Actor George Clooney once confessed to Oscar-winner Michael Moore that he used the filmmaker's debut Roger & Me as a dating litmus test. Or so Moore told an audience at the Walter Reade Theater in New York, where the hit 1989 documentary had a special screening Tuesday night.
Moore laughed when recalling the story at an event hosted by the Film Society of Lincoln Center, which screened the documentary as part of its lead-up to the 50th anniversary edition of the New York Film Festival in September. The director explained how Clooney shared with him years back that, "I use Roger & Me for dating. By the first or second date, they have to watch [your film]. If they get it, they get a [follow-up] date. If they don't... they don't." Then Moore added rhetorically: "This story will only stay in this room, right?"
Moore gave insight and, not surprisingly, his opinion about Roger & Me and how it figures in the present economic times Tuesday night, and didn't hold back. "We're in some deep shit," Moore said about the condition of the country today compared to when he made Roger & Me for $150K back in '89. "I had hoped that what we have now wouldn't have happened." Moore, who sat through the screening with his wife, said that he hadn't seen the film in years because doing so is personally difficult. He noted today there are only 4,000 GM workers left in Flint, Michigan where Roger is mostly set, compared to 50,000 at the time he made the film. "Five minutes into the film, my wife started crying," he said.
FSLC program director Richard Peña praised Moore — dressed in a brown hoodie and Tribeca Film Festival baseball cap — for ushering in a "golden age" of documentary beginning with Roger & Me which screened at the New York Film Festival in 1989. "I was nobody in the business then," Moore responded. "I was unemployed at the time. We screened it around the same time as Sex, Lies and Videotape was showing. The Warner Bros. people were in the audience that night and saw it receive a standing ovation and they bought it." Roger & Me was the first documentary to hit multiplexes, eventually grossing nearly $8 million worldwide.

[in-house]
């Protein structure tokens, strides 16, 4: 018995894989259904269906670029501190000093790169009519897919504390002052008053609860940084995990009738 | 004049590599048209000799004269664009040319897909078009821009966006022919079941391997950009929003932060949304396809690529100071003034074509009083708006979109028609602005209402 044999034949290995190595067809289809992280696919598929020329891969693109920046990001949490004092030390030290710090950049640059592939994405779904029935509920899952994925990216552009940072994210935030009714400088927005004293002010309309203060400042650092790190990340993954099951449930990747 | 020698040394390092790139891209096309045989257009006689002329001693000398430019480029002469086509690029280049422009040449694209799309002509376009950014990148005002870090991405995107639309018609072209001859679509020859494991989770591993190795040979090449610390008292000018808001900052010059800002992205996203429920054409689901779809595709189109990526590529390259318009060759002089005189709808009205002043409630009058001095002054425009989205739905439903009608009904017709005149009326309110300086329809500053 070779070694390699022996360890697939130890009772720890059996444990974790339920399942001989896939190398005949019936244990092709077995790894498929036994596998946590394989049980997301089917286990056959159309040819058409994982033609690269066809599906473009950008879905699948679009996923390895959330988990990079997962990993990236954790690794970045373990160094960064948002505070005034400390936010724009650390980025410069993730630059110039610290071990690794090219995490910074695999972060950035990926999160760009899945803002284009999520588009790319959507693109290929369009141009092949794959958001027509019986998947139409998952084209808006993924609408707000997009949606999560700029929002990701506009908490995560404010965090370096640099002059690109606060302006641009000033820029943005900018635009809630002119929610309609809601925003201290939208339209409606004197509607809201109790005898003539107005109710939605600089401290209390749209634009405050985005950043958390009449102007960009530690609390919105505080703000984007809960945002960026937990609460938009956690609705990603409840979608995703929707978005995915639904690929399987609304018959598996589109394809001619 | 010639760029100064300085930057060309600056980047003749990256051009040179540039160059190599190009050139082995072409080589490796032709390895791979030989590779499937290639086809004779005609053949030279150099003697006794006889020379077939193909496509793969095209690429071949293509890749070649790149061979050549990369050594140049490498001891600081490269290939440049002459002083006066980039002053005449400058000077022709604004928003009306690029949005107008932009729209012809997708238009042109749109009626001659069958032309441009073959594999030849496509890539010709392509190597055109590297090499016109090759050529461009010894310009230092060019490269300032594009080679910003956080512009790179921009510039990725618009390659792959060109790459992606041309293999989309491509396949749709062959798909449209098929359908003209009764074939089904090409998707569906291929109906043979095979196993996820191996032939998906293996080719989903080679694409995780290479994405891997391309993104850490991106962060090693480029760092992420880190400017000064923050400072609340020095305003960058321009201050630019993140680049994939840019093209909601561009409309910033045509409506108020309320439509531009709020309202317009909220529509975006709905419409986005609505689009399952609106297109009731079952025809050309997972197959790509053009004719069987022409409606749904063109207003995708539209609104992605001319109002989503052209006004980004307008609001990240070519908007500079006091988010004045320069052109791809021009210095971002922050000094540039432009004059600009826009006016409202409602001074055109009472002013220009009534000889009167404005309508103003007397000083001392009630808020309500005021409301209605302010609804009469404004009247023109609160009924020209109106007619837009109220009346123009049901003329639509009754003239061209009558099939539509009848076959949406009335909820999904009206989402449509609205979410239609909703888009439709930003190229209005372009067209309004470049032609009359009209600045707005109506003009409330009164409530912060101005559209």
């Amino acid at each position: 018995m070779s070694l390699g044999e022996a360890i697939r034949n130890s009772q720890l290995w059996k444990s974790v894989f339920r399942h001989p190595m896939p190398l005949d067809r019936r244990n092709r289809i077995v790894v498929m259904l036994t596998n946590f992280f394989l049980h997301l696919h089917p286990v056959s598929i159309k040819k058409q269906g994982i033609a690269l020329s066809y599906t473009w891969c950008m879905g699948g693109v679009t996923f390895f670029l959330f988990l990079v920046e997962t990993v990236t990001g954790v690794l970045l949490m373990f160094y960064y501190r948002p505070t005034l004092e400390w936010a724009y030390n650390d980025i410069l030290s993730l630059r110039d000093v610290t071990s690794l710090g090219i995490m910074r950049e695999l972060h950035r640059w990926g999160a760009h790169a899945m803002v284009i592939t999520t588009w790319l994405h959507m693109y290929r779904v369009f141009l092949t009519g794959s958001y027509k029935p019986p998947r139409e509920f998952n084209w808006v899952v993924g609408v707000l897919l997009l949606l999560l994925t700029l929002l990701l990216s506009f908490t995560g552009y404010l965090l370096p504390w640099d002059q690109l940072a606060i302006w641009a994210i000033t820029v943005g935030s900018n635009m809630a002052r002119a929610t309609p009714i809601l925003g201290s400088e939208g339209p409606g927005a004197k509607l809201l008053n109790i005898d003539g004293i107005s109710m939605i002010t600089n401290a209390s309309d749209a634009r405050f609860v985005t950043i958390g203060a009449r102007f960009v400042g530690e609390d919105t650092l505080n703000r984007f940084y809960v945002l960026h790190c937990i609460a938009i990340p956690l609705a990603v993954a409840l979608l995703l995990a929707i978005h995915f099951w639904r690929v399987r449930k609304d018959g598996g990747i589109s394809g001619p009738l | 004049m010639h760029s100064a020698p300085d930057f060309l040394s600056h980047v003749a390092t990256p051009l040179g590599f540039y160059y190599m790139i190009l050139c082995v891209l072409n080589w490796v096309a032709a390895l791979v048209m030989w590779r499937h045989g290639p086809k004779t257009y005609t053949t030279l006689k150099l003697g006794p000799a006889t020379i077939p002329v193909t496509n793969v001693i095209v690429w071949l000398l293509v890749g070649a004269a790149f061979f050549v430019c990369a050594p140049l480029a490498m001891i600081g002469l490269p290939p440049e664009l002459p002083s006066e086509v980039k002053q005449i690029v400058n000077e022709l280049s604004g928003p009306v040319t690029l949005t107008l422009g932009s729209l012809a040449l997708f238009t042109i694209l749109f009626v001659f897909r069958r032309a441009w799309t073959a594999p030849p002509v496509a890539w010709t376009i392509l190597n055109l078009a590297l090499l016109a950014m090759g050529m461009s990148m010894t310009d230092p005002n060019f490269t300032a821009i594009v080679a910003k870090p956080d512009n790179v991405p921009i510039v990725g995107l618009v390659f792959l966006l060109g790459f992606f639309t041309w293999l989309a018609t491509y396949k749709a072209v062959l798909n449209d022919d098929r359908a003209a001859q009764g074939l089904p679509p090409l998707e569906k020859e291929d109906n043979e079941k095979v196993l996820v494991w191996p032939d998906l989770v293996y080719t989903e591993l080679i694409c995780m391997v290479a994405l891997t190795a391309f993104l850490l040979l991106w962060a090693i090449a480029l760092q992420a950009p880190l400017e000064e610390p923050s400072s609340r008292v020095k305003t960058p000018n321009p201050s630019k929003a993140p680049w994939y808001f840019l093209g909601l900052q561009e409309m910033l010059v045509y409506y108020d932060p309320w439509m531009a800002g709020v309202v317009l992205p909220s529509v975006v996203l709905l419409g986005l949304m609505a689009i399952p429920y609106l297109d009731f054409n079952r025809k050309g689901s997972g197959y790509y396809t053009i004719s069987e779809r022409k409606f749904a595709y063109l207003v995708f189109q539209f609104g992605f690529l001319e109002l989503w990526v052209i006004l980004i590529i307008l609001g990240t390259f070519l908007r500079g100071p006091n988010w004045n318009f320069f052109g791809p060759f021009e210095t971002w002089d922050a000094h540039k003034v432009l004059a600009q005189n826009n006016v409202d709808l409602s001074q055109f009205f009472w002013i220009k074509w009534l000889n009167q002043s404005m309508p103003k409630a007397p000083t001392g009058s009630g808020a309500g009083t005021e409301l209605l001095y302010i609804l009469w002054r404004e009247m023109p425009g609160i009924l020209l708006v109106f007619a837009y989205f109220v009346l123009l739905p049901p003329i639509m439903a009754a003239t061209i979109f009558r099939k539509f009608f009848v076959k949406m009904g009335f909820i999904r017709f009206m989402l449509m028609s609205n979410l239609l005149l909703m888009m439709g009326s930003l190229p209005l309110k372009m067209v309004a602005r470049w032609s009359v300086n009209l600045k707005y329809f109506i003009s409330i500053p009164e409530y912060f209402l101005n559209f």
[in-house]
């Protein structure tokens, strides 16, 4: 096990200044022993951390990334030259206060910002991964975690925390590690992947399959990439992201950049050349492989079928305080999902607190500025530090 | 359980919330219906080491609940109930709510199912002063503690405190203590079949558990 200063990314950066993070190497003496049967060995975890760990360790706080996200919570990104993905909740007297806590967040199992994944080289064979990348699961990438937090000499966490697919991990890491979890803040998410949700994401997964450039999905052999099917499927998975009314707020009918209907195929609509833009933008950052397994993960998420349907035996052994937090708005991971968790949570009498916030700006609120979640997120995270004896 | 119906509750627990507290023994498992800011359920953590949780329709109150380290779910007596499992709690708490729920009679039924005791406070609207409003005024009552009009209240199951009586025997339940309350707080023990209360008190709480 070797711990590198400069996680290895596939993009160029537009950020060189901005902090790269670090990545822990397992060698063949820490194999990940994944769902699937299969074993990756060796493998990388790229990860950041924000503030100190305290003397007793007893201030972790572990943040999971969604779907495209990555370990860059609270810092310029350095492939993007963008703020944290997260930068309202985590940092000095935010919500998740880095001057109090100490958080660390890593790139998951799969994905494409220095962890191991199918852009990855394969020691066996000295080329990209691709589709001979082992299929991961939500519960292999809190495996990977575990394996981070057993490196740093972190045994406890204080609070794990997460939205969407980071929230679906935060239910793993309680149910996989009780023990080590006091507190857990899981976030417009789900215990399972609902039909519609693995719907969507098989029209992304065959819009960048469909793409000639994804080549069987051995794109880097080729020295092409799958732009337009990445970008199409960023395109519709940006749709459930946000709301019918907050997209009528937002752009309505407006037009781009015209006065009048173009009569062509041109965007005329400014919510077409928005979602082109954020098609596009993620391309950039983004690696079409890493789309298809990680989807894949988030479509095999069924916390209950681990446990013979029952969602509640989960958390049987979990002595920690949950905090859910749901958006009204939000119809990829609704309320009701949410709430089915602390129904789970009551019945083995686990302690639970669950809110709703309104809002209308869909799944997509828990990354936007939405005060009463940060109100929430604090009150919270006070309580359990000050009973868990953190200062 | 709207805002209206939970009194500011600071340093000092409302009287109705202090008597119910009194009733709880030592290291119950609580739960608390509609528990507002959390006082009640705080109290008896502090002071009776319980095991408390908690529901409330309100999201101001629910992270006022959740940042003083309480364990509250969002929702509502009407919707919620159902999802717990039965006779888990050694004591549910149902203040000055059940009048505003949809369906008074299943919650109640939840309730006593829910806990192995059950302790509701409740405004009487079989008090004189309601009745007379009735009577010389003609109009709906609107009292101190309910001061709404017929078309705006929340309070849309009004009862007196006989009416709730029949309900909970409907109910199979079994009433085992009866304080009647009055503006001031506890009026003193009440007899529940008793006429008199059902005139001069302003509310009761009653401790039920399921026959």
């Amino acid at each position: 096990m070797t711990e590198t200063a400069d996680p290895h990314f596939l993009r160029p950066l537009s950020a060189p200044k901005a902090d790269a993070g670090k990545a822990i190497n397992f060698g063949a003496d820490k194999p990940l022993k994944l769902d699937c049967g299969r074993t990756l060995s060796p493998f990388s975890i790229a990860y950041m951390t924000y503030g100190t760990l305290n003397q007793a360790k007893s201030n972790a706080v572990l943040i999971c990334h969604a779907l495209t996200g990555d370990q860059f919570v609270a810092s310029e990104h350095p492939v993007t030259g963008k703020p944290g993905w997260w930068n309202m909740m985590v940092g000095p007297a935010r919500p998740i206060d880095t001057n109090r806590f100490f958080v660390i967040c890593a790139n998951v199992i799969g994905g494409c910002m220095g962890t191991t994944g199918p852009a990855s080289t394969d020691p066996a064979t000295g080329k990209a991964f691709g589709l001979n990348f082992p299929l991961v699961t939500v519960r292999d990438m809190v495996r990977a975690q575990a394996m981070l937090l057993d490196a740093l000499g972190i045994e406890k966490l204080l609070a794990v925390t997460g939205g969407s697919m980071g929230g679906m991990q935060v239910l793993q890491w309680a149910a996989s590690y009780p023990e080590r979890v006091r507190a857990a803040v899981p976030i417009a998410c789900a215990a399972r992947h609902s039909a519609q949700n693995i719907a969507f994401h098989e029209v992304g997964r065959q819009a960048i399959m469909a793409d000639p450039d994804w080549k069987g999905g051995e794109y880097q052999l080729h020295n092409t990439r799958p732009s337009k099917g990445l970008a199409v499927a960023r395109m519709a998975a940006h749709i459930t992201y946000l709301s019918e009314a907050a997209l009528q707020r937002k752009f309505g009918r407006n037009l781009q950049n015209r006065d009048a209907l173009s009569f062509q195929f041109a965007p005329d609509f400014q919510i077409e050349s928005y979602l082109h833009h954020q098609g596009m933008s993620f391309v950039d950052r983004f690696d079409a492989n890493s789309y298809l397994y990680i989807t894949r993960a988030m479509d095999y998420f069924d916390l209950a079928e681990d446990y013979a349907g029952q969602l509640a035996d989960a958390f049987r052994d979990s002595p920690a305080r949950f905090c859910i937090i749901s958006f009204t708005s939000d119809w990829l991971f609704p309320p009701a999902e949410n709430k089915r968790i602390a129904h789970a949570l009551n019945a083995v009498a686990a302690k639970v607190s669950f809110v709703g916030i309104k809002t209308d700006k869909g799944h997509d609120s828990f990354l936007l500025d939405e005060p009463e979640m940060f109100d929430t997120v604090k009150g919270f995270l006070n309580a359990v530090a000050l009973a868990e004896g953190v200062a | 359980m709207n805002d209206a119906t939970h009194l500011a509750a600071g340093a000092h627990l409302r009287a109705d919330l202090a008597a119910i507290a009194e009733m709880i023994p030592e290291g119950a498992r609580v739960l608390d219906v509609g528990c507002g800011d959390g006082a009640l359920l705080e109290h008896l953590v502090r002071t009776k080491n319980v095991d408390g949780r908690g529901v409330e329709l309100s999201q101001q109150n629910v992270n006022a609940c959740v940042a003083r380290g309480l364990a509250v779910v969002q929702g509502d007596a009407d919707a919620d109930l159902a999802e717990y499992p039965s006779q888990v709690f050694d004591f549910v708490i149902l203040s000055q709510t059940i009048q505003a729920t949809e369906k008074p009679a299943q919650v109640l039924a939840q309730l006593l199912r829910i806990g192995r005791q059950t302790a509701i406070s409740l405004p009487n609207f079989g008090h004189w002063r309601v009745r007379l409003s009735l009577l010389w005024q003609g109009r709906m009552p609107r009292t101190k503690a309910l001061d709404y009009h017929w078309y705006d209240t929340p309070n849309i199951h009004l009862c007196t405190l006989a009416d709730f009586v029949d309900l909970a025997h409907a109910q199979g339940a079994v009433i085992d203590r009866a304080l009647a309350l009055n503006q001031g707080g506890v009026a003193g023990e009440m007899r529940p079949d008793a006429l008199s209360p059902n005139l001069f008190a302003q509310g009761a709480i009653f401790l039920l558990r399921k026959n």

"I never liked documentaries growing up, they felt like medicine," Moore said. "I wanted this film to be structured in a way that can be enjoyed with popcorn in a theater, but at the same time, making sure all the facts are in fact — true." Moore added that he takes pride in helping to "kick the door open" for doc filmmakers that have also had success with theatrical releases. But when it comes to making his movies including his blockbuster Fahrenheit 9/11 and Oscar-winner Bowling for Columbine, he said that he finds the root-cause of his films depressing. "I dread making these movies," he said. "When we solicited stories from people for Sicko, it was very emotional. We couldn't help crying."
Now, more than two decades after making his debut, Moore gave himself a pat on the back for Roger & Me, noting the film stood above the rest for him personally. "I wouldn't change a frame of this film," Moore said. "It's probably the favorite of all my films. I was learning how to make a film as I was doing it."
[Photo: Julie Cunnah/Film Society of Lincoln Center]